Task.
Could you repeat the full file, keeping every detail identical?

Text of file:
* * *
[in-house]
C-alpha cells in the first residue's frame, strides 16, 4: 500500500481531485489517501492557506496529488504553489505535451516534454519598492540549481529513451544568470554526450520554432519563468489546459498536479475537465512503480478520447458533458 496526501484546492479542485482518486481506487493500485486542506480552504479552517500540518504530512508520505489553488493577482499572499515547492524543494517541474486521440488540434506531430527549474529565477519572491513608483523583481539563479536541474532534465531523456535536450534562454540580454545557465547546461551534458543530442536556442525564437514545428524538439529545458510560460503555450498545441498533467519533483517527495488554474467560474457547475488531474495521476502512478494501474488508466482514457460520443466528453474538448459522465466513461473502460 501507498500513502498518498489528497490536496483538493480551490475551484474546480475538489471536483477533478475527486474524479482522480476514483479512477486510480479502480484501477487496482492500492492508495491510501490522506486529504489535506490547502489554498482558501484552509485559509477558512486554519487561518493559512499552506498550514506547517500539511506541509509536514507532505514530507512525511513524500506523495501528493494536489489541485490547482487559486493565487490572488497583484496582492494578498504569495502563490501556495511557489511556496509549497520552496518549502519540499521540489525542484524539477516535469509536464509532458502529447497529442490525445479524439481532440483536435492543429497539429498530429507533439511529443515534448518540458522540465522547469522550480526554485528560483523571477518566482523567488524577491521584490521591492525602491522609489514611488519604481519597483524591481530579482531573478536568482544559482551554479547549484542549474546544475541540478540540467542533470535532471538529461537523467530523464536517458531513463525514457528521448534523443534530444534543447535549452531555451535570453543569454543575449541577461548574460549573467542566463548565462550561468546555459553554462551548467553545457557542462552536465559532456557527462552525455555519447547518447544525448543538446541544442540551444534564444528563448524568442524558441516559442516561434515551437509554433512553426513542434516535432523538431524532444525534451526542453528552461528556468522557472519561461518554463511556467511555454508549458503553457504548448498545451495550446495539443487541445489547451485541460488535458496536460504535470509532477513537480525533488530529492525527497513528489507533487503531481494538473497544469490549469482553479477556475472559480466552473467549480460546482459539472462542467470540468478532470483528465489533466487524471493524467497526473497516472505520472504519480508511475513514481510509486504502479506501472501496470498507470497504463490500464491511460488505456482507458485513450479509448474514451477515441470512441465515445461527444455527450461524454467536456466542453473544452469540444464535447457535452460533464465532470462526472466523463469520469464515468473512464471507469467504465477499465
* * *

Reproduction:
[in-house]
C-alpha cells in the first residue's frame, strides 16, 4: 500500500481531485489517501492557506496529488504553489505535451516534454519598492540549481529513451544568470554526450520554432519563468489546459498536479475537465512503480478520447458533458 496526501484546492479542485482518486481506487493500485486542506480552504479552517500540518504530512508520505489553488493577482499572499515547492524543494517541474486521440488540434506531430527549474529565477519572491513608483523583481539563479536541474532534465531523456535536450534562454540580454545557465547546461551534458543530442536556442525564437514545428524538439529545458510560460503555450498545441498533467519533483517527495488554474467560474457547475488531474495521476502512478494501474488508466482514457460520443466528453474538448459522465466513461473502460 501507498500513502498518498489528497490536496483538493480551490475551484474546480475538489471536483477533478475527486474524479482522480476514483479512477486510480479502480484501477487496482492500492492508495491510501490522506486529504489535506490547502489554498482558501484552509485559509477558512486554519487561518493559512499552506498550514506547517500539511506541509509536514507532505514530507512525511513524500506523495501528493494536489489541485490547482487559486493565487490572488497583484496582492494578498504569495502563490501556495511557489511556496509549497520552496518549502519540499521540489525542484524539477516535469509536464509532458502529447497529442490525445479524439481532440483536435492543429497539429498530429507533439511529443515534448518540458522540465522547469522550480526554485528560483523571477518566482523567488524577491521584490521591492525602491522609489514611488519604481519597483524591481530579482531573478536568482544559482551554479547549484542549474546544475541540478540540467542533470535532471538529461537523467530523464536517458531513463525514457528521448534523443534530444534543447535549452531555451535570453543569454543575449541577461548574460549573467542566463548565462550561468546555459553554462551548467553545457557542462552536465559532456557527462552525455555519447547518447544525448543538446541544442540551444534564444528563448524568442524558441516559442516561434515551437509554433512553426513542434516535432523538431524532444525534451526542453528552461528556468522557472519561461518554463511556467511555454508549458503553457504548448498545451495550446495539443487541445489547451485541460488535458496536460504535470509532477513537480525533488530529492525527497513528489507533487503531481494538473497544469490549469482553479477556475472559480466552473467549480460546482459539472462542467470540468478532470483528465489533466487524471493524467497526473497516472505520472504519480508511475513514481510509486504502479506501472501496470498507470497504463490500464491511460488505456482507458485513450479509448474514451477515441470512441465515445461527444455527450461524454467536456466542453473544452469540444464535447457535452460533464465532470462526472466523463469520469464515468473512464471507469467504465477499465